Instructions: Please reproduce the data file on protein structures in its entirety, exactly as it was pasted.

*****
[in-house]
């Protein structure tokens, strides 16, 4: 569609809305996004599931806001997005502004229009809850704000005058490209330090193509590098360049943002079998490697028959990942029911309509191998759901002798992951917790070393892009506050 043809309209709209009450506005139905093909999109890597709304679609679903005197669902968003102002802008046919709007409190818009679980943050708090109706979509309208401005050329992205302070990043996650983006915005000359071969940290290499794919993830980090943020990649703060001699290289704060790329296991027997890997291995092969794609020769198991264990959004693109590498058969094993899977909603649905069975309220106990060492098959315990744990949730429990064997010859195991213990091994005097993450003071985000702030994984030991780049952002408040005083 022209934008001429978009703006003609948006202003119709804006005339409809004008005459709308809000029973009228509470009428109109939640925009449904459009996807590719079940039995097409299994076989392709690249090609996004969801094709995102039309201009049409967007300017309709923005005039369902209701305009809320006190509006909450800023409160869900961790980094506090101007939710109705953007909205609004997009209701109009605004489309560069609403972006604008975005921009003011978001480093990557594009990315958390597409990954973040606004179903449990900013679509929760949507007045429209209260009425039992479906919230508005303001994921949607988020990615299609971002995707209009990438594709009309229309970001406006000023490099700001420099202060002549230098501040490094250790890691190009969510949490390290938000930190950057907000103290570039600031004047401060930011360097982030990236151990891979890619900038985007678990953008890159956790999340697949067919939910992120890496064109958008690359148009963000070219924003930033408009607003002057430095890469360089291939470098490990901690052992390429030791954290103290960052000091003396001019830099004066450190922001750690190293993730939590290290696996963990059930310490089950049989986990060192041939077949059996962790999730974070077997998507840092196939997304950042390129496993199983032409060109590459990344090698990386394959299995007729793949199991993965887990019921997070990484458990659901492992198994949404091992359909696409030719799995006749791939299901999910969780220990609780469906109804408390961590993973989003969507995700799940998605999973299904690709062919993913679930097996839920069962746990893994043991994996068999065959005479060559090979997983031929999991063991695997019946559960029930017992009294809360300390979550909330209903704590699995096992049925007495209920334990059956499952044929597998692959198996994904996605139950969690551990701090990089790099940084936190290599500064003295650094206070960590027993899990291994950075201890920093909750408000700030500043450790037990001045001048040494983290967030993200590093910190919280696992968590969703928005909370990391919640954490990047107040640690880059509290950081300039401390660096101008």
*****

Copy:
[in-house]
């Protein structure tokens, strides 16, 4: 569609809305996004599931806001997005502004229009809850704000005058490209330090193509590098360049943002079998490697028959990942029911309509191998759901002798992951917790070393892009506050 043809309209709209009450506005139905093909999109890597709304679609679903005197669902968003102002802008046919709007409190818009679980943050708090109706979509309208401005050329992205302070990043996650983006915005000359071969940290290499794919993830980090943020990649703060001699290289704060790329296991027997890997291995092969794609020769198991264990959004693109590498058969094993899977909603649905069975309220106990060492098959315990744990949730429990064997010859195991213990091994005097993450003071985000702030994984030991780049952002408040005083 022209934008001429978009703006003609948006202003119709804006005339409809004008005459709308809000029973009228509470009428109109939640925009449904459009996807590719079940039995097409299994076989392709690249090609996004969801094709995102039309201009049409967007300017309709923005005039369902209701305009809320006190509006909450800023409160869900961790980094506090101007939710109705953007909205609004997009209701109009605004489309560069609403972006604008975005921009003011978001480093990557594009990315958390597409990954973040606004179903449990900013679509929760949507007045429209209260009425039992479906919230508005303001994921949607988020990615299609971002995707209009990438594709009309229309970001406006000023490099700001420099202060002549230098501040490094250790890691190009969510949490390290938000930190950057907000103290570039600031004047401060930011360097982030990236151990891979890619900038985007678990953008890159956790999340697949067919939910992120890496064109958008690359148009963000070219924003930033408009607003002057430095890469360089291939470098490990901690052992390429030791954290103290960052000091003396001019830099004066450190922001750690190293993730939590290290696996963990059930310490089950049989986990060192041939077949059996962790999730974070077997998507840092196939997304950042390129496993199983032409060109590459990344090698990386394959299995007729793949199991993965887990019921997070990484458990659901492992198994949404091992359909696409030719799995006749791939299901999910969780220990609780469906109804408390961590993973989003969507995700799940998605999973299904690709062919993913679930097996839920069962746990893994043991994996068999065959005479060559090979997983031929999991063991695997019946559960029930017992009294809360300390979550909330209903704590699995096992049925007495209920334990059956499952044929597998692959198996994904996605139950969690551990701090990089790099940084936190290599500064003295650094206070960590027993899990291994950075201890920093909750408000700030500043450790037990001045001048040494983290967030993200590093910190919280696992968590969703928005909370990391919640954490990047107040640690880059509290950081300039401390660096101008």